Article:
Today’s Internet is a hectic place. A lot of different web technologies and services are “glued together” and help users shop online, watch the newest movies, or stream the newest hits while jogging. But these (paid) services are also constantly threatened by attackers – and no company, no matter how big, is completely immune. Take the recent Twitter compromise as an example: the attackers hijacked a number of influential Twitter accounts, including those belonging to … More
Specops Password Policy is a powerful tool for overcoming the limitations of the default password policies present in Microsoft Active Directory environments. To be fair, Microsoft did revise and upgrade the default password policy and introduced additional, granular fine-tuning options over the years, but for some enterprise environments that’s still not enough, so Specops Password Policy to the rescue!
For the purpose of this review, the installation was done on a server containing all necessary services: Specops Sentinel – a password filter that is installed on all domain controllers, and Specops Password Policy admin tools. Keep in mind that this can be split onto different servers if needed. If you purchased Breached Password Protection, you’ll need to install Specops Arbiter as well.
The setup process is smooth, and you can expect to be up and running within the hour. As you can see from the image below, the standard requirements are modest and should not be a problem for any enterprise environment that requires such a solution.
Figure 1. Specops Password Policy minimum requirements
Password policy templates
When you start with Specops Password Policy Domain Administration, you’ll notice four predefined password policy templates you can choose from:
Figure 2. Specops Password Policy Domain Administration including default templates
These templates are convenient for a fast setup but, naturally, you can take them to another level by customizing them. If you’re working in an environment that needs to meet specific regulatory standards, the provided templates can be a lifesaver. Even if you can’t or don’t want to use these policies, you can use them as a base to strengthen your policy or create a policy compatible with your environment.
Let’s create a new, blank policy to see what the process looks like. Creating one will take you to the Group Policy editor:
Figure 3. Specops Password Policy inside the Group Policy editor
If you find it familiar, it’s because it is the same environment where you would change your default password policy inside Active Directory. The one key difference here is that Specops Password Policy applies password settings to the user part of group policy rather than computer. This makes more sense as it’s the users that generally set bad passwords rather than machines.
After testing the options and thinking how this would fit into my network, I have to commend Specops for not unnecessarily complicating things and choosing to go with a workflow most system administrators are familiar with.
When I opened Specops Password Policy inside the Group Policy editor, I was pleasantly surprised to see that it supports the use of passphrases. More importantly, it also offers assistance for handling them (something that Active Directory does not). You can use regular expressions so that you can define what a passphrase means to your organization i.e. 3 words, with at least 6 characters in each word, no words should be repeated, and no patterns should be used 111111 222222 etc.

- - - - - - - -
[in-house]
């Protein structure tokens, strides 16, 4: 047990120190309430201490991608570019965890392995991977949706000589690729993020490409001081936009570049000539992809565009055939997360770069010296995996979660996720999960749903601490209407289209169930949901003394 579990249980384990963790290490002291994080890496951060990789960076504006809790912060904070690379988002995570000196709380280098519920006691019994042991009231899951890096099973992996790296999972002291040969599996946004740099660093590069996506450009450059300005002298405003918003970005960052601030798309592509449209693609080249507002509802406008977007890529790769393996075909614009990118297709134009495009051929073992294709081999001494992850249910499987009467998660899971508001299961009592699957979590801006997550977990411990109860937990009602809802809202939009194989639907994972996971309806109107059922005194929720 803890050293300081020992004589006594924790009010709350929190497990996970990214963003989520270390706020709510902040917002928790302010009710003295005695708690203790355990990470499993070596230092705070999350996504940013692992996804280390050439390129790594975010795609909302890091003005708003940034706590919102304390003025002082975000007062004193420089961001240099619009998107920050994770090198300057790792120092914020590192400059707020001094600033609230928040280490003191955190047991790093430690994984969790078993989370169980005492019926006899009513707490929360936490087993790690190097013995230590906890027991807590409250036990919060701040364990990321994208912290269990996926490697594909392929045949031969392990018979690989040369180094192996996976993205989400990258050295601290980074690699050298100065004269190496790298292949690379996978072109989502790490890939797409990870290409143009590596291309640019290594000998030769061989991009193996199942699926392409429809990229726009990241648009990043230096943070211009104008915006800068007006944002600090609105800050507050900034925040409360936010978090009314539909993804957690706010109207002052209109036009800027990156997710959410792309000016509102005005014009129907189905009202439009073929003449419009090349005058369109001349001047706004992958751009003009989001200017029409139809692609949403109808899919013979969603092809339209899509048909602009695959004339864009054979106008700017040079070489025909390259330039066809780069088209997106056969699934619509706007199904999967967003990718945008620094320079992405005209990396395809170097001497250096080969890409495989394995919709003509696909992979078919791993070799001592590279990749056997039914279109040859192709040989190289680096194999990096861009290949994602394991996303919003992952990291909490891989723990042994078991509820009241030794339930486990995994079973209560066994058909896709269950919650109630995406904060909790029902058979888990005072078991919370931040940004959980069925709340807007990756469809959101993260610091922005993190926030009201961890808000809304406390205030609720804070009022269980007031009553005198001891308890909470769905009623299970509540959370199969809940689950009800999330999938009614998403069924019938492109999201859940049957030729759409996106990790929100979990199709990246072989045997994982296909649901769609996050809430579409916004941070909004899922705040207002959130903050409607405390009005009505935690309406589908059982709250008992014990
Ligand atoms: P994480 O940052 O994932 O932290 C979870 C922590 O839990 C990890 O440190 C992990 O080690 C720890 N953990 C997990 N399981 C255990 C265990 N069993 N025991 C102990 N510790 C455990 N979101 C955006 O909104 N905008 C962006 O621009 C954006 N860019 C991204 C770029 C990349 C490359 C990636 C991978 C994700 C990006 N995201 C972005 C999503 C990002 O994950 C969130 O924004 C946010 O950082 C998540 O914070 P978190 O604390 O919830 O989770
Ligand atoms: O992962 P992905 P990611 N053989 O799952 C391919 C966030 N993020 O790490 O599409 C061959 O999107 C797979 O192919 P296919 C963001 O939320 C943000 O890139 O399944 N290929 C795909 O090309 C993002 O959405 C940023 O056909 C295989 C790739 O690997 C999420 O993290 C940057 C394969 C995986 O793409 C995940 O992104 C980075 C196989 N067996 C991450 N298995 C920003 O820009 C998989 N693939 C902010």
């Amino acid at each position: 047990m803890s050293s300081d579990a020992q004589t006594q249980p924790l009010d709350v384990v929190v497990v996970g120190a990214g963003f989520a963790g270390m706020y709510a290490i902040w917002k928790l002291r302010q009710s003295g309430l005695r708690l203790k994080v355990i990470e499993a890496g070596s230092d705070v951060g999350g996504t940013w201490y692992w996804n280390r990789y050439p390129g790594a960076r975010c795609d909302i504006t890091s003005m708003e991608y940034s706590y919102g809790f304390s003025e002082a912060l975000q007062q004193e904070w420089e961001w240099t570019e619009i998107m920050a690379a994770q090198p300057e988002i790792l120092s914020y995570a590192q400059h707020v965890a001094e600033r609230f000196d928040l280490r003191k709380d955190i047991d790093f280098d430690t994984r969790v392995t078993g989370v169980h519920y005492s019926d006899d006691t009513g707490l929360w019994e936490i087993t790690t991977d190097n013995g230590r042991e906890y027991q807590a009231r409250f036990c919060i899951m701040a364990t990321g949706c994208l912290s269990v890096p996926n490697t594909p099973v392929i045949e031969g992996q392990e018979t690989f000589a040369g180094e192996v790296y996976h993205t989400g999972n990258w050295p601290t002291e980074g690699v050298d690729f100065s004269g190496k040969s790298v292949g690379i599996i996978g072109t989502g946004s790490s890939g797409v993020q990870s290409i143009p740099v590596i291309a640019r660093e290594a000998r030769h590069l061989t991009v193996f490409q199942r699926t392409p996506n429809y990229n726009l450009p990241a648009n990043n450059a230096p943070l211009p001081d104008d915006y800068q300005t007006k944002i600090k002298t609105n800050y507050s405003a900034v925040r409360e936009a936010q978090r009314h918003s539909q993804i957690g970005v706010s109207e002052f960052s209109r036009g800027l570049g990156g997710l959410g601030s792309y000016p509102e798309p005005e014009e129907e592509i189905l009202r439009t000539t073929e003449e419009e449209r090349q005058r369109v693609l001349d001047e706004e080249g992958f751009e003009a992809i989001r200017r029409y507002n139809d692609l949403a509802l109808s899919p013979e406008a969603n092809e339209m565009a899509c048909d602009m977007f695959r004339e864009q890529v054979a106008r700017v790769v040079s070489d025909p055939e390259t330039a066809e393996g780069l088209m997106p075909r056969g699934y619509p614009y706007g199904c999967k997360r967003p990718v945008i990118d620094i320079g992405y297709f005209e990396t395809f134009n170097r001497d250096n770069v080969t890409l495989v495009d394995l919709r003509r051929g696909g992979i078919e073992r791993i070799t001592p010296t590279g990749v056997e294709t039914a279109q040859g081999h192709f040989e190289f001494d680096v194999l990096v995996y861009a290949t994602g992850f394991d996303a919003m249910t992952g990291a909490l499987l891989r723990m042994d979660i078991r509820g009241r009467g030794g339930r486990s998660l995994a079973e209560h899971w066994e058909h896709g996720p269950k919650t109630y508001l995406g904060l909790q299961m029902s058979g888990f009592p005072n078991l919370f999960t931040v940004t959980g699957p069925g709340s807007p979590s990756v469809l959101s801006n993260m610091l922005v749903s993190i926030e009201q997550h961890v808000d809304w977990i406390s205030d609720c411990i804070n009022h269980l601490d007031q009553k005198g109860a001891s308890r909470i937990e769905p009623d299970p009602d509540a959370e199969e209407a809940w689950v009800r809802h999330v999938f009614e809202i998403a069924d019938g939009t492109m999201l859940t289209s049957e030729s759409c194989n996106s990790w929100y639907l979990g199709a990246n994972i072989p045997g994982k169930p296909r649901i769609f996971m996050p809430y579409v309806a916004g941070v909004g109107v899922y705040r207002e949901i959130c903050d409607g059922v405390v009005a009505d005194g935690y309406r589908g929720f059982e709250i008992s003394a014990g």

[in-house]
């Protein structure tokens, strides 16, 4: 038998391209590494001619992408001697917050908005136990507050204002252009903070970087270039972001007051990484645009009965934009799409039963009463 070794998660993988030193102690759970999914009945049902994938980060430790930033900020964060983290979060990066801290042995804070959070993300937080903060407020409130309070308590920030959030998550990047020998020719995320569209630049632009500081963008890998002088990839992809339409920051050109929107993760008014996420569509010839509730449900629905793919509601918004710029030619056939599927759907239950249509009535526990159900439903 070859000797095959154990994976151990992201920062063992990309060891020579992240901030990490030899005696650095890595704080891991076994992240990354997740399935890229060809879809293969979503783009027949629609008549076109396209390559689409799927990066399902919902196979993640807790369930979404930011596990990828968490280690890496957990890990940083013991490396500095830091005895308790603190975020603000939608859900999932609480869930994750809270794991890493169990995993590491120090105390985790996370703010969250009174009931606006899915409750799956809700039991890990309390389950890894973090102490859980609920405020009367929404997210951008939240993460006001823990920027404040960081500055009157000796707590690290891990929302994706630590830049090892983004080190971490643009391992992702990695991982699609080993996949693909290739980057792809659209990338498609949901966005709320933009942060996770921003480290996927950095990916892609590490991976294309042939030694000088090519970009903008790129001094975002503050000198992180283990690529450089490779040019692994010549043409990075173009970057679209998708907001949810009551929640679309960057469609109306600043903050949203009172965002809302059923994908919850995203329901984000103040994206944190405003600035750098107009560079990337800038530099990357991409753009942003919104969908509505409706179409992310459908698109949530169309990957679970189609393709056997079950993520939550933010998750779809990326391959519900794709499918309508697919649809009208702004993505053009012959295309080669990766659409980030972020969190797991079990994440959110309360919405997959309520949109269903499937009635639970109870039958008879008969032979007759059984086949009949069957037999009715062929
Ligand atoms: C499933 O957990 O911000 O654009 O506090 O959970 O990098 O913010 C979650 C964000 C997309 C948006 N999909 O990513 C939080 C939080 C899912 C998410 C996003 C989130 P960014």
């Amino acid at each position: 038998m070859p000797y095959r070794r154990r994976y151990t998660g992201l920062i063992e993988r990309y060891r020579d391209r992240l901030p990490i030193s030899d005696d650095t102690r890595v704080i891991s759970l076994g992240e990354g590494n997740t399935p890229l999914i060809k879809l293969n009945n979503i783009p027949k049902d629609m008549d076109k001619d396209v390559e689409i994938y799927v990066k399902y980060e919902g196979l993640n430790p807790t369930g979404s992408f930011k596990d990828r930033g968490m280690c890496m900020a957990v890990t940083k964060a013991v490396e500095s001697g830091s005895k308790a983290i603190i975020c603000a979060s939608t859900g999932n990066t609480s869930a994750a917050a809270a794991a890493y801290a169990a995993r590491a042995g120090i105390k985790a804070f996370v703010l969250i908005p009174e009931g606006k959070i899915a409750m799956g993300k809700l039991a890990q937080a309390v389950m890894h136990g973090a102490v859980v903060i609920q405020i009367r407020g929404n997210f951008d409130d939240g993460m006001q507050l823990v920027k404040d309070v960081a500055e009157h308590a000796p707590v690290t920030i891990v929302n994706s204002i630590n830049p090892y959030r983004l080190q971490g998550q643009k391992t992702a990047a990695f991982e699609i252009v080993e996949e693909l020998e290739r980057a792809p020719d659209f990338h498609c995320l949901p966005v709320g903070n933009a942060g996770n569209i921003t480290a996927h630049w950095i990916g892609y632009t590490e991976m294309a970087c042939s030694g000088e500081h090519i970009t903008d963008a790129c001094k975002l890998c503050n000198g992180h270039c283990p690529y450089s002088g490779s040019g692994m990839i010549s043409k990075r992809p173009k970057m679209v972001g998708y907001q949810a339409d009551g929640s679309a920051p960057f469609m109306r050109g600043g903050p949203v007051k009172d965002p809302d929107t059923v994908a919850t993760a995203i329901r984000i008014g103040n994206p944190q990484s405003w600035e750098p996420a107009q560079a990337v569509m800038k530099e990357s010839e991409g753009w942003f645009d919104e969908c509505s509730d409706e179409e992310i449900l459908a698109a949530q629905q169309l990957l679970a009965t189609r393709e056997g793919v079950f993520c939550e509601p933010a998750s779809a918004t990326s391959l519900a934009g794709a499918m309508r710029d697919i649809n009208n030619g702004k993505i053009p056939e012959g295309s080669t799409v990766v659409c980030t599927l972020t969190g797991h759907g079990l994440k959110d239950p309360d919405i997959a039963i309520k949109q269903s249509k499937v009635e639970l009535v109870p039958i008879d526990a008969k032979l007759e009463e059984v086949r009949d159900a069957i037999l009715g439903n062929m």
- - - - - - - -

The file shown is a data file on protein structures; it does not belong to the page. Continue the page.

Figure 4, 5. Passphrase support and password options
The General Settings menu offers familiar settings for anyone that’s used to working with the Group Policy Editor in an Active Directory environment. A neat addition here is the “client message” option, which allows you to create a custom message to be shown on the Active Directory logon screen in case the password policy requirements are not met.
Figure 6. General Settings with options and client message notification
The Password Expiration tab offers a wealth of options, including the maximum password age, password expiration notifications, and so on. A key feature here is the length-based password aging rule. This means that the longer the password the longer the user gets to keep it. It can be real incentive to encourage users to move to passphrases.
Figure 7. Options for password expiration rules and password expiration notifications
The Password Rules menu brings additional password rules granularity which should allow for virtually any password policy scenario. Worth noting is that the use of dictionaries with forbidden words is possible either by creating a custom dictionary or downloading dictionaries provided by Specops.
Figure 8. Regulating password rules requirements in one place
Figure 9. Additional protection from users trying to subvert the password policy
Breached Password Protection
A great set of options are found under Breached Password Protection. In a nutshell, it allows the system to compare an Active Directory password to a list of known breached passwords. As might be expected, passwords are hashed in the process.
If a password is discovered in the breached password list, the action triggers the delivery of notifications/alerts.
Figure 10. Breached Password Protection Complete API
Figure 11. Breached Password Protection Express List
With the API, Specops Password Policy supports both email and SMS notifications. When using the Express List (a downloadable passwords list) you can use only email notifications.